Very few vegetables are as productive and easy to grow as potatoes.  Plus they are incredibly good for you.  If you have a milk cow and pile of potatoes you can keep yourself and your family alive indefinitely.   With so many varieties out there, and their adaptability to soil types and pH, there is surely one out there for you to grow.

Three Easy Dinners from Dad’s Garden by Heather White

While my husband and I were away on vacation our little doggies stayed a la maison de l’Yupneck (this is what I call my Dad’s house).

When we returned we visited Brenham to collect our petit chiens. We enjoyed a fabulous lunch as well as a tour of the gardens. We were sent home to Houston with our sweet pups and a bag full of tomatoes, green beans, garlic, onion, and kale from my dad’s garden. As I made our meal plan and grocery list for the following week, I incorporated dad’s organic veggies and thus barely had to buy anything at the store. Here are the three easy and delicious recipes we enjoyed.

Whole-Grain Spaghetti With Garlicky Kale and Tomatoes

From the Garden:

  • 1 medium red onion, thinly sliced
  • garlic
  • 1 bunch kale, stems removed and leaves torn into bite-size pieces
  • 2 tomatoes, sliced into one inch cubes

From the Cupboard:

  •  6 ounces whole-grain spaghetti
  •  2 tablespoons olive oil
  •  1/3 cup chopped roasted almonds
  •  1/4 cup freshly grated parmesan, plus more for serving

Sautee the onion and garlic with the olive oil, then add the kale and tomatoes and cook until tender. Toss with the cooked pasta, almonds, and 1/3 cup parmesan. Serve with more freshly grated parmesan.

 Ravioli With Sauteed Zucchini

From the Garden:

  • 3 zucchini, sliced into thin half-moons
  • garlic

From the Cupboard:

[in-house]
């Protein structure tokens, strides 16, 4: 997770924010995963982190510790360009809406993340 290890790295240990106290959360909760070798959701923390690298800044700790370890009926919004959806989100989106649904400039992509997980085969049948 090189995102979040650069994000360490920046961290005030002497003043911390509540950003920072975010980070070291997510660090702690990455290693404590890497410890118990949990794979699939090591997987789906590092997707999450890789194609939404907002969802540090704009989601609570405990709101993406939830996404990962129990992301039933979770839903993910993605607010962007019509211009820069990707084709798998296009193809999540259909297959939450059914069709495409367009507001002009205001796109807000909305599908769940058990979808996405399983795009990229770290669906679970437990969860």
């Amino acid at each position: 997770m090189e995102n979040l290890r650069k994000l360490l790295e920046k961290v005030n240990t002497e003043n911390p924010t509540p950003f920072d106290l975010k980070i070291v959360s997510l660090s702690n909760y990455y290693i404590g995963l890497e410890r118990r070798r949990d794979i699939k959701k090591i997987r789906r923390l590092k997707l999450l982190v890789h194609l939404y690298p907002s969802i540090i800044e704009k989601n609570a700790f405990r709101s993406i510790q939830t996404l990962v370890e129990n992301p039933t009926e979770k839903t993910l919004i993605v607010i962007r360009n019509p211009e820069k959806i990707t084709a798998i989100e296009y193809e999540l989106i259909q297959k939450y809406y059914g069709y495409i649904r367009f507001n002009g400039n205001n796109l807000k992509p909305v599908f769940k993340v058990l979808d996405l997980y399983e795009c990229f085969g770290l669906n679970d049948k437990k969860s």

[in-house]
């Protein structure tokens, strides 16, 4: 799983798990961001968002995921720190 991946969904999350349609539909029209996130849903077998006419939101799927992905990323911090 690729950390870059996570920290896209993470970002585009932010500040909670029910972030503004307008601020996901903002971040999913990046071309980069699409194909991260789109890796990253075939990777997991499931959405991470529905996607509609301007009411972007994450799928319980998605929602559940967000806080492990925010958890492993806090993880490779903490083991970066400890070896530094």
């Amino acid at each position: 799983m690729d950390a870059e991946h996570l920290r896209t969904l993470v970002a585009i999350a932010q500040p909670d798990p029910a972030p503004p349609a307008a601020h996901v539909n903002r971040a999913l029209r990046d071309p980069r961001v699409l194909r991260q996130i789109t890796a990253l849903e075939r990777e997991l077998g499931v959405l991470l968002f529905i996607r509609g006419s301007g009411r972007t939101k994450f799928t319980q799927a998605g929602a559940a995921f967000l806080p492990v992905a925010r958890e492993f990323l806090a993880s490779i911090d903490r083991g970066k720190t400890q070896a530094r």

• 1 pound cheese ravioli
  • 2 tablespoons olive oil
  • salt and pepper
  • 1/2 cup freshly grated parmesan

Sautee the garlic with the olive oil, salt, and pepper, then add the zucchini and cook until tender. Toss with the cooked ravioli and parmesan.

Chinese Green Beans with Rice and Miso & Dumpling Soup

  From the Garden:

  • 1 pound fresh green beans, trimmed
  • 6  cloves garlic, thinly sliced
  • 1 red onion, thinly sliced


From the Cupboard:

  • 2 tablespoons sesame oil
  • 1 tablespoon sugar
  • 2 teaspoons soy sauce
  • Miso soup, we like the carton available at Whole Foods
  • Frozen Dumplings


Sautee garlic with 1 tablespoon of sesame oil then add the green beans and cook until soft. Stir in sugar and soy sauce and continue cooking until beans reach desired tenderness. I usually remove a bean occasionally and bite into it, not the most sophisticated way to determine when they are ready, but this method always ensures perfectly cooked beans.


Sautee the garlic and onion with remaining sesame oil. Add miso soup and bring to a boil, add frozen dumplings and simmer until cooked throughout.

 Pour the sauce from the bottom of the bean pan over cooked white rice and serve.   

 These delicious meals were easy on our time and our wallet. Thanks dad for adding locally grown, organic produce to our diet. It was a wonderful week of home cooked and home grown goodness.

Borage (Borago officinalis)

When I select plants for the potager, I select on two criteria; form and function.  In my row garden, plants are always selected for function.    I grow food in those beds and I plant what I like to eat.  If I can make it look attractive, that is a bonus but it is not what I select for.  When I plant a bed or border around the house I select solely on form because I am designing something that looks good.  The potager is where my two styles come together.  I want the potager to be beautiful but I also want it to produce food.  So, a lot more thought goes into the plants for the potager.

Young borage in my potager. I planted this at the end of March and this picture was taken on May 25

One of the annuals that almost always makes its way into the spring potager is borage.  Borage is a large scale, leafy herb that produces beautiful little star shaped, corn blue flowers.  The leaves have a mild cucumber taste and can be used in salads and drinks.  As the plant matures, those cumber tasting leaves become “fuzzy”.  A lot of folks, me included, do not like the texture of the leaves when they get to this point.  However, since I don’t grow it primarily for food, I don’t really care about the stiff fuzz on the leaves.  I grow it in the potager because it makes a very lovely three foot tall cone shaped bush.  Plus I love the tiny flowers.

I love the fuzzy white flower buds